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CARROLL MILTON WILLIAMS 419 paper toweling that had been placed in the rearing jars. When replaced by Whatman filter paper, all larvae devel- oped normally into adult bugs. The following is a quotation from a paper by Slama and Williams published in the Pro- ceedings of the National Academy of Sciences in 1965: Indeed, pieces of American newspapers and journals (New York Tames, Wall Street fournal, Boston Globe, Science, and Scientific American) showed extremely high juvenile hormone activity when placed in contact with Pyrrhocoras lar- vae. The London Times and Nature were inactive. The active factor could be extracted from Scott paper towels with organic solvents and was found to be a petro- leum ether-soluble oil that was highly active as a juvenile hormone when tested on Pyrrhocoris but that had no effect on metamorphosis of Cecropia. The factor could easily be extracted from American balsa fir, but only traces were present in European paper pulp. Even in his first paper on juvenile hormone, which appeared! in 1956 as a letter to Nature, Carroll realized its potentiality as a pesticide and wrote as follows: In addition to the theoretical interest of the juvenile hormone, it seems likely that the hormone, when identified and synthesized, will prove to be an effective insecticide. This prospect is worthy of attention because insects can scarcely evolve a resistance to their own hormone. By the mid-1970s this prediction had been verified. Three closely related juvenile hormones had been synthesized, and several substances that cleraiT clevelopment of certain insect species by turning off secretion of juvenile hormone by the corpora allata hacl been isolated from plants in other labora- tories. The chemical industry was engaged in synthesizing hundreds of cheaper and more stable analogs of these com- pounds. in a number of cases, these analogs have shown highly specific activity for certain insect species. For example, the juvenile hormone analog Methoprene is now in use in .

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420 BIOGRAPHICAL MEMOIRS controlling the floodwater mosquito Cedes nigromaculus, a species that hac! become resistant to conventional pesticides. Less than 5 g spread ner acre gives Hooch control. About this time, Carroll found that he was unable to mate polyphemus moths in the laboratory. The larva of this moth feed on oak. With Lynn Ricicliford, he soon found that, after acicling a few oak leaves to the cages, the females secreted a pheromone that attracted mates and stimulatecl . . . . mating. (! cannot resist quoting here from a short note published in Science by Rictdiford ant! Williams: "The action of oak factor on the female can be masker! by other volatile agents including Chanel No. 5." In 1970 or 1971 Carroll abanclonect his favorite experi- mental animal, cecropia, and switched to Manduca sepia (the tobacco hornworm). The great advantage of Manduca is that it can be raisecl, even during the winter, on a simple artificial diet, making possible the study of the larval stages all year round. Manduca larvae cluring their final fifth instar increase their weight within four to five days from about ~ g to as much as 10 g, after which they stop fee(ling and purge their gut, reducing their weight to 5 g. After the purge the larvae enter a "wandering stage" that soon ends in an abrupt on- set of negative phototaxis. In the wiTcI, larvae wouIc! then lig into the grouncl before pupation. The experiments at the Harvard laboratory, however, were carried out on a tweIve- hour light/ciark cycle. Most of the experiments on hormonal control of Manduca development were carried out by postdoctoral fellows ant! students cluring the decade before Carroll's retirement to emeritus status. Manduca has now become one of the most important mocle! systems for the stucly of insect physiology, development, neurobiology, en cl molecular biology. During the last few years before his final illness, Carroll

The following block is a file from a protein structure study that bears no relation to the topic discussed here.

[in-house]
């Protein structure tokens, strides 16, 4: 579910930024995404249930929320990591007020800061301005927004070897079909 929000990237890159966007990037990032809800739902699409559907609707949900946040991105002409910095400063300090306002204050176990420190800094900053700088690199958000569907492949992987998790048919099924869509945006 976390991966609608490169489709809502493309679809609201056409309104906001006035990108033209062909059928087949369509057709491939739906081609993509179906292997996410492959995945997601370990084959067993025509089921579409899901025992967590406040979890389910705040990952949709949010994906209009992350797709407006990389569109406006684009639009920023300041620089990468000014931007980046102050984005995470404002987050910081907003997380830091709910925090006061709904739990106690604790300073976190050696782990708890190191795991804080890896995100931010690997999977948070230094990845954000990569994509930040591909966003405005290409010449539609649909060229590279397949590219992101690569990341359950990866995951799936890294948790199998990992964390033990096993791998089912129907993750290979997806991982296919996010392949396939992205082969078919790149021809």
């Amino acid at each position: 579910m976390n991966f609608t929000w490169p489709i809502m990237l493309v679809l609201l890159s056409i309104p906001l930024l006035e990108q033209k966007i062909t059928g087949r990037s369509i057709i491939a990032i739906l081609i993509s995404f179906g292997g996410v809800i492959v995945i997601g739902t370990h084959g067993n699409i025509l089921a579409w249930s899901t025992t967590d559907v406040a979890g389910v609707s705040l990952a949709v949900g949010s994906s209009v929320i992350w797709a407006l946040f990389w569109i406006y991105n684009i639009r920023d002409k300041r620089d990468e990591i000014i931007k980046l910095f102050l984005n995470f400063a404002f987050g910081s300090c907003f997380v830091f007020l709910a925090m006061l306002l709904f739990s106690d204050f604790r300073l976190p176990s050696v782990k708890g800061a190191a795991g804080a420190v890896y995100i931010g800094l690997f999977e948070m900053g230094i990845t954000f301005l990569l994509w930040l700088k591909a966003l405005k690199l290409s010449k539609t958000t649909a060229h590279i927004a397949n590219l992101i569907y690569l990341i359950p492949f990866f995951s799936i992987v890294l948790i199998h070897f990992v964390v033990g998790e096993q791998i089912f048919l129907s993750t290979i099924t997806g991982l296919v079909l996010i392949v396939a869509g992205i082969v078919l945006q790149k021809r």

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CARROLL MILTON WILLIAMS 42 clid very little at the bench himself. Nevertheless, he kept up with current literature and realizecI that many of the questions raised by his experiments on insect development ant! the regulation of insect hormone expression could be answered by the techniques of present-clay molecular biol- ogy. After departmental colloquia he often rose to ask visit- ing lecturers important en c! penetrating questions relating to the biological significance of their molecular finclings, even though the subject might be quite remote from his own fielcI. Carroll enjoyed teaching and was not only an entertain- ing and popular lecturer but also stimulates! many students to become interested! permanently in biology and often to seek to clo graduate study uncler his guidance. But he never clirectect a large team of graduate students and postdoctoral fellows as is so often the case in molecular biology today. Almost all} of his students came to his laboratory because they fell under his spell while listening to his lectures or because they were fascinated by his publishecI experimental work. Carroll's five o'clock laboratory teas were legenciary and were attenclecl by everyone, from undergracluates to visiting professors. The following are direct quotations from letters written to me by three of his former graduate stu- dents, now tenured professors of biology at the State Uni- versity of New York at Stonybrook, the University of Wash- ington, ant! the Universitv of Michigan respectively: ~ , ~ Carroll was also exceptionalcertainly by the standards of today in his willingness to point students to problems that were quite remote from the work he did himself. He did not hesitate to launch students on projects that required techniques he had never used and which were founded on principles about which he had little knowledge. Carroll would learn along with the student and seemed always to contribute the needed experimental trick or flash of insight.